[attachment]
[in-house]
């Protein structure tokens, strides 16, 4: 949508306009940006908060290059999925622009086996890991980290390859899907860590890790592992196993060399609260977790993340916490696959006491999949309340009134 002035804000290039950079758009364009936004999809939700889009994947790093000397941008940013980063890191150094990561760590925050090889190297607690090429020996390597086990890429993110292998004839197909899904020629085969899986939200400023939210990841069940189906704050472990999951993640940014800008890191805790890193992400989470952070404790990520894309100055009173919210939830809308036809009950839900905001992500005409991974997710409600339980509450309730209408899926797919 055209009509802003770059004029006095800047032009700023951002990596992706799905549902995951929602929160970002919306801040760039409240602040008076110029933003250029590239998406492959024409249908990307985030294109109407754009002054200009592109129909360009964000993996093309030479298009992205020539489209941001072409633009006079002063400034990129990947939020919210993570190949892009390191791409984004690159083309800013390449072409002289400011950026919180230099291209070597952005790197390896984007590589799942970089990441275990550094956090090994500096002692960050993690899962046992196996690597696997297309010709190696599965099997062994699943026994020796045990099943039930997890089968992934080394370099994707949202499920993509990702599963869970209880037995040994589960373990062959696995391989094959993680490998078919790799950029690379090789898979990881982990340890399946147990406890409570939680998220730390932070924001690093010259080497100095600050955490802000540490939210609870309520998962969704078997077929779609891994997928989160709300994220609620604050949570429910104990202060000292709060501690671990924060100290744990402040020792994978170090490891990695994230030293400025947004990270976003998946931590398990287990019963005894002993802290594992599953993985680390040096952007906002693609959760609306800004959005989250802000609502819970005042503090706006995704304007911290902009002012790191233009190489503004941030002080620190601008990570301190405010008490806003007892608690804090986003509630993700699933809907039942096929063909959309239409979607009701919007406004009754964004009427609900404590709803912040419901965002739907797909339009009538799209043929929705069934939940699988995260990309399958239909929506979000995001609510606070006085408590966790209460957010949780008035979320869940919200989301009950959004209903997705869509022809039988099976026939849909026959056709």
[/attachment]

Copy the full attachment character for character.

[in-house]
């Protein structure tokens, strides 16, 4: 949508306009940006908060290059999925622009086996890991980290390859899907860590890790592992196993060399609260977790993340916490696959006491999949309340009134 002035804000290039950079758009364009936004999809939700889009994947790093000397941008940013980063890191150094990561760590925050090889190297607690090429020996390597086990890429993110292998004839197909899904020629085969899986939200400023939210990841069940189906704050472990999951993640940014800008890191805790890193992400989470952070404790990520894309100055009173919210939830809308036809009950839900905001992500005409991974997710409600339980509450309730209408899926797919 055209009509802003770059004029006095800047032009700023951002990596992706799905549902995951929602929160970002919306801040760039409240602040008076110029933003250029590239998406492959024409249908990307985030294109109407754009002054200009592109129909360009964000993996093309030479298009992205020539489209941001072409633009006079002063400034990129990947939020919210993570190949892009390191791409984004690159083309800013390449072409002289400011950026919180230099291209070597952005790197390896984007590589799942970089990441275990550094956090090994500096002692960050993690899962046992196996690597696997297309010709190696599965099997062994699943026994020796045990099943039930997890089968992934080394370099994707949202499920993509990702599963869970209880037995040994589960373990062959696995391989094959993680490998078919790799950029690379090789898979990881982990340890399946147990406890409570939680998220730390932070924001690093010259080497100095600050955490802000540490939210609870309520998962969704078997077929779609891994997928989160709300994220609620604050949570429910104990202060000292709060501690671990924060100290744990402040020792994978170090490891990695994230030293400025947004990270976003998946931590398990287990019963005894002993802290594992599953993985680390040096952007906002693609959760609306800004959005989250802000609502819970005042503090706006995704304007911290902009002012790191233009190489503004941030002080620190601008990570301190405010008490806003007892608690804090986003509630993700699933809907039942096929063909959309239409979607009701919007406004009754964004009427609900404590709803912040419901965002739907797909339009009538799209043929929705069934939940699988995260990309399958239909929506979000995001609510606070006085408590966790209460957010949780008035979320869940919200989301009950959004209903997705869509022809039988099976026939849909026959056709």